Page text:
A good friend of mine Renae, was diagnosed with a rare type of cancer this past January and her story really hit me hard. She was the second of many people in my life that was diagnosed with cancer this past year. I asked her to tell us a little about her story.
“I always feel full of hope as a new year approaches. I love imagining all that the year ahead has to offer, and how it will be the year I really do make it to the gym 5 days a week, have more patience, and start meditating daily. It would turn out that 2013 would be my hardest year yet and that fitting into skinny jeans would be the least of my concerns.
On January 2, 2013, I received a call from my dermatologist with the biopsy results from a mass I had removed from my left index finger in early December. He told me I had something called Epithelioid Sarcoma and that I needed to find a specialist right away, that I would need surgery and probably radiation. I had no idea what he was talking about and I finally interrupted to tell him I didn’t understand. “You have cancer. I’m so sorry. This is horrible news to deliver to someone at the start of a new year,” he said. Thinking of that moment still brings tears to my eyes almost a year later. All I could manage was to write down my diagnosis, tell him thank you, and hang up as quickly as possible before I started to cry. I had never heard of sarcoma cancer prior to my own diagnosis.
So what do you do in 2013 when you get diagnosed with something? That’s right, I turned to Google. There was very little information about my type of sarcoma cancer and very little about sarcomas in general. They make up only 1-2% of cancer cases in adults, around 15% of cases in children and there are 50+ subtypes. The information that I did find was absolutely terrifying – the statistics were not in my favor for long term survival.
I am fortunate to live in Portland, OR that has a sarcoma treatment center at OHSU, and I was able to get in to see them within a week. That sounds really fast, but when you have a week to do nothing but read scary things on the Internet and wonder if you only have a few months to live, a week is an eternity. By the time all of the tests were done and I had results, it was closer to 3 weeks passing. The worst 3 weeks of my life. I could hardly look at my 2-year-old son without crying. My absolute biggest fear was leaving him without a mom at such a young age. These tests were especially scary for me because I had the mass on my finger for 2 ½ years before it was finally removed and biopsied. It actually first appeared while I was pregnant with my son. I had given the cancer 2 ½ years to have its way with my body and it was hard to stay positive and imagine that it hadn’t already metastasized (spread) since it’s an aggressive form of cancer. The tests confirmed the Epithelioid Sarcoma cancer, but that it had not spread to any lymph nodes or into my lungs (these are the areas where it most commonly metastases to)! The relief was overwhelming. That’s an understatement but there are no good words to truly capture it. I went on to have surgery to ensure that all the cancer was removed from the finger. We had thought amputation was going to be necessary, but I was blessed once again and they were able to save it.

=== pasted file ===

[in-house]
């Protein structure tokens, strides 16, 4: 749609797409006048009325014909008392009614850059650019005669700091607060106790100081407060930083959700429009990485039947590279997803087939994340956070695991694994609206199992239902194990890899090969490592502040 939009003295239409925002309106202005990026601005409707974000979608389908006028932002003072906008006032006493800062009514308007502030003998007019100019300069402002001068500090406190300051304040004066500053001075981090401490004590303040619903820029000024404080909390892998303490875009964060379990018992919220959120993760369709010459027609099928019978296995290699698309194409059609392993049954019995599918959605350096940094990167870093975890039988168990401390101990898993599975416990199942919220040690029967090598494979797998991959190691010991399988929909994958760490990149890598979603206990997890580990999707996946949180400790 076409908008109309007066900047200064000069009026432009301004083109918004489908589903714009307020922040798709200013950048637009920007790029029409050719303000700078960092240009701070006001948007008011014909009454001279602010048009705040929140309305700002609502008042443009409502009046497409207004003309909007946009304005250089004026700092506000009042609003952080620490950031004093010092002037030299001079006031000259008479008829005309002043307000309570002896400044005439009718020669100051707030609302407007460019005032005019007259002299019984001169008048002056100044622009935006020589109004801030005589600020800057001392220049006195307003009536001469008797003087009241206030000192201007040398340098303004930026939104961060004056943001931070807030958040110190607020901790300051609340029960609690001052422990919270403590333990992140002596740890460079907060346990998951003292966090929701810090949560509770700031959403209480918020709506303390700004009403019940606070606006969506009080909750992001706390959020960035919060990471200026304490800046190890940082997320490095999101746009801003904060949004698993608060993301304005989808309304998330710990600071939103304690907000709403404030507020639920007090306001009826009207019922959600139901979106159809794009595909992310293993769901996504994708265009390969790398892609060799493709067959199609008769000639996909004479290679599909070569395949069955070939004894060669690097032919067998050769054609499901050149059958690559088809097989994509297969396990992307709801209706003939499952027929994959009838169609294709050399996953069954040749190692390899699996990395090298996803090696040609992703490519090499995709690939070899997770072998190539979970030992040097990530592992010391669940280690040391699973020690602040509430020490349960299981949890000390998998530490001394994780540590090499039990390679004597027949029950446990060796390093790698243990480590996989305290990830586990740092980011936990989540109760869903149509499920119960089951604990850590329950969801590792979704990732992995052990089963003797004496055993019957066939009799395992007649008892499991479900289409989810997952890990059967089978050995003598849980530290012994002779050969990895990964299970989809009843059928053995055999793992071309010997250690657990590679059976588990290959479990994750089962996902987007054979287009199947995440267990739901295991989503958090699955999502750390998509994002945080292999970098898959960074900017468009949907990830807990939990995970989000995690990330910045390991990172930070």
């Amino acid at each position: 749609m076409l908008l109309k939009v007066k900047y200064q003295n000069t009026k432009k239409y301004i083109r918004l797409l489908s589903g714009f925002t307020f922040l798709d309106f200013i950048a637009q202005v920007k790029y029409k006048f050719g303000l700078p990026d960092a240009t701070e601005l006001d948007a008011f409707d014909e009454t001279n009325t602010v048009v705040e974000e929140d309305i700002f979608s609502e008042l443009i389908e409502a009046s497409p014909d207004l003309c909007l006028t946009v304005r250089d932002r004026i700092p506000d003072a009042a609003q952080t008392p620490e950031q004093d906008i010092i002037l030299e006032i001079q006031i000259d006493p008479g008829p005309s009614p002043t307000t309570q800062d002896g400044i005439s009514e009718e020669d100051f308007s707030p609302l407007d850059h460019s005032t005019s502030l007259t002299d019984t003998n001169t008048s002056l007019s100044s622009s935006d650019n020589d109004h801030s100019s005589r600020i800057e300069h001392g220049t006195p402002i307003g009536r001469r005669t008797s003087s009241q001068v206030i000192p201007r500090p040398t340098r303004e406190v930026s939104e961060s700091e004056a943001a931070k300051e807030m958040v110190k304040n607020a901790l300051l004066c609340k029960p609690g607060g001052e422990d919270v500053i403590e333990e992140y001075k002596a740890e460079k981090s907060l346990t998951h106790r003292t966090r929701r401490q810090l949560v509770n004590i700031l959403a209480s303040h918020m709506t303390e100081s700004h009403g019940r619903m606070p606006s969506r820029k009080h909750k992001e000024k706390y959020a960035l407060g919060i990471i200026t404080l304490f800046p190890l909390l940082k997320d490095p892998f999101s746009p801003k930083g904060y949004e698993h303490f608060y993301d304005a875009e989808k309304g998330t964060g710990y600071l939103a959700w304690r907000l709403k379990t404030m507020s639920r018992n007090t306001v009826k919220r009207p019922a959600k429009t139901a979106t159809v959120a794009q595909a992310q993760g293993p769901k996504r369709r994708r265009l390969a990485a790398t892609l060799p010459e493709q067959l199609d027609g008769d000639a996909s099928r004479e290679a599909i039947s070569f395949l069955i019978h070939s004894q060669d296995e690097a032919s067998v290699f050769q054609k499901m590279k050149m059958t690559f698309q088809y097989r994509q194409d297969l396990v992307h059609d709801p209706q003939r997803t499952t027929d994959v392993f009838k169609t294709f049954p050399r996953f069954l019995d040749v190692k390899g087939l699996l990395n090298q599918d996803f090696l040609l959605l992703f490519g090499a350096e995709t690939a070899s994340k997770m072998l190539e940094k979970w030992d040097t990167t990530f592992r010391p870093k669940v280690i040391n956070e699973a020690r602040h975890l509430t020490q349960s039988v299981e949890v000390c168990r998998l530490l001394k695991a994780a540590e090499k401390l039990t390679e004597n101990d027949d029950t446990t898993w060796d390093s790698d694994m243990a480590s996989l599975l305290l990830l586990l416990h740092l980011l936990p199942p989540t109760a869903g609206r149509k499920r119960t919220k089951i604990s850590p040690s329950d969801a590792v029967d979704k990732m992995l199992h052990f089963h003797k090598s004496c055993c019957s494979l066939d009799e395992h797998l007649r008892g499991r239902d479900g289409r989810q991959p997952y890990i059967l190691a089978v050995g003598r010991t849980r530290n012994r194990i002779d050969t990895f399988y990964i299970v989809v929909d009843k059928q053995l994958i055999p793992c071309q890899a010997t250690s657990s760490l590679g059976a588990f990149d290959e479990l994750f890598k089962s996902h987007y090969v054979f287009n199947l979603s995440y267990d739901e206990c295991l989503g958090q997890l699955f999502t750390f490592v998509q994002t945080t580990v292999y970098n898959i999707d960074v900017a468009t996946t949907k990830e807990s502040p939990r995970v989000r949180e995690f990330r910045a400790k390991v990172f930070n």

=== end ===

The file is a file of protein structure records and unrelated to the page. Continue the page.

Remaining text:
While my journey is far from over and my life still involves a lot of tests for many years to come, my story is truly a best case scenario. Many Epithelioid Sarcoma patients undergo radical surgery and/or amputation most commonly of their hands, feet, arms or legs. The 5-year survival rate for all sarcoma cancer is about 50%. Most are diagnosed when it’s too late for hope that any current available treatment options will work. There has only been 1 new drug developed in the last 30 years to treat sarcoma cancer. Being that it’s so rare, there isn’t much funding for research. I feel so fortunate to be cancer-free today. I know not everyone receives good news like I did, and that’s why I volunteer with the Sarcoma Foundation of America. They devote their resources to research and finding a cure as well as better treatment options until that day comes.
I’m a huge fan of Andrea’s jewelry and asked if she’d be interested in designing a piece with sarcoma patients, their family and their friends in mind. Then, I took the favor up a notch and asked if she would also consider donating a portion of the proceeds from the inspiration necklaces to the Sarcoma Foundation of America. Luckily for me and the Sarcoma Foundation of America, Andrea has a huge heart and was happy to help. I think these make any excellent gift for anyone. Who doesn’t need a little reminder to have more “hope”, “faith”, “courage” or “love” in their lives? I’m still trying to decide if I want mine to say “faith” or “survivor”. I may just have to do one of each! I hope you’ll wear one of Andrea’s necklaces proudly and know that you helped support important research that often receives very little funding or awareness.”
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